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Lyft: One drives, the other gets rich


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The investor

Ben Horowitz and his investment company Andreessen Horowitz are one of the big beneficiaries of the upcoming Lyft IPO. According to the Bloomberg news service, his fund, based in Menlo Park, California, home to Silicon Valley's most prominent financiers, holds 15 million shares in Lyft, or 6.3 percent of the company. With a stock price of $ 62 to $ 68 the company is targeting, Horowitz's equity stake in the stock market debut would reach a value of up to $ 1.02 billion overnight. That would be a huge win for Ben Horowitz and other investors who got in early. When the now 52-year-old was one of the early financiers of the taxi app in 2013, he had paid $ 60 million for the shares.

Horowitz will share the profit with those for whom he has invested the money. Venture capitalists like him are raising capital from pension funds, asset managers, insurers and very wealthy private investors to invest in startups like Lyft. For this they receive a management fee from the investors, usually two percent. But that is only a small part of the income of companies like Andreessen Horowitz. If they succeed in selling the start-ups to a corporation or going public, the venture capitalists will have to pass the profits on to their investors. However, the partners of the fund company are allowed to keep part. Horowitz ’co-founder Marc Andreessen once stated that this accounts for up to 30 percent of the company's profits. For Horowitz, however, new incomes to secure subsistence no longer play a role. It is estimated that he has private assets in the billions of dollars.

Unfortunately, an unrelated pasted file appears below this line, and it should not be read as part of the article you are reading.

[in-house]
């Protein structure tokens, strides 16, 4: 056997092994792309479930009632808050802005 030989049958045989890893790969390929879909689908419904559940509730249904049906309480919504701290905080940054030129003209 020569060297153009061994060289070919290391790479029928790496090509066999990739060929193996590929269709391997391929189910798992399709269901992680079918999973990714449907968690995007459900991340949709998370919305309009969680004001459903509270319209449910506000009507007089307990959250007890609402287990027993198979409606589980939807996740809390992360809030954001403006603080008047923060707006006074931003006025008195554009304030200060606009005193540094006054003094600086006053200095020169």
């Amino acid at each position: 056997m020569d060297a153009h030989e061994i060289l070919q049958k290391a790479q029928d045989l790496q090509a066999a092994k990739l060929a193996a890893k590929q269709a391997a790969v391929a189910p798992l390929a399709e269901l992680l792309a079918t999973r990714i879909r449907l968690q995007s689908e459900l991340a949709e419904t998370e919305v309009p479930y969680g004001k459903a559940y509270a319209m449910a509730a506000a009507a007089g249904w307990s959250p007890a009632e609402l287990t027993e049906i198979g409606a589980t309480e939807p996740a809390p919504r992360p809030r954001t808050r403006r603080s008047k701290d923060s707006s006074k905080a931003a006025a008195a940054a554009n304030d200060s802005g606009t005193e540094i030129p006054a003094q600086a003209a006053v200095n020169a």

Before Horowitz became one of the best-known professional investors in Silicon Valley, the computer scientist himself founded several companies. Together with Internet pioneer Marc Andreessen, he started a company called Loudcloud, one of the first companies to offer software from the cloud as a service for other companies. The two sold the start-up in 2007 for 1.6 billion dollars to the computer company Hewlett-Packard. Horowitz met Andreessen at Netscape in the early 1990s. The company developed one of the first browser programs that users could use to search the Internet.

When Horowitz ’Fonds joined Lyft, the app counted 120,000 trips a month. In the last quarter of 2018, according to the stock market prospectus, it was an average of 59 million per month, the market share of taxi app trips in North America is 39 percent, according to company information. Main competitor Uber, which is active in 60 countries, does not publish any business figures itself. According to calculations by Second Measure, a market research firm that evaluates card payments, Lyft came to 28.4 percent in October 2018 in the US and Uber to 69.2 percent. The remaining apps only achieved 2.4 percent.

When Lyft went public in December 2019, Uber announced that it would also go public. As a result, Lyft moved the debut forward to the end of March. Horowitz and the other Lyft investors feared that shareholder interest would decline sharply after Uber's debut in April. After all, Uber is expected to have a record market valuation of $ 120 billion. Lyft reckons "only" with 23 to 25 billion.

Lyft is not profitable. Last year, the company doubled sales compared to 2017 to $ 2.2 billion. But the losses also increased by more than 30 percent to $ 911 million. (Uber had $ 11.3 billion in revenue in 2018, up 43 percent year-on-year. Losses fell 15 percent to $ 1.8 billion.) The deficit at Lyft and Uber is mainly due to marketing expenses and grants for Trips to gain market share. It would have been even higher if management hadn't reduced driver pay. This saved the company $ 925 million.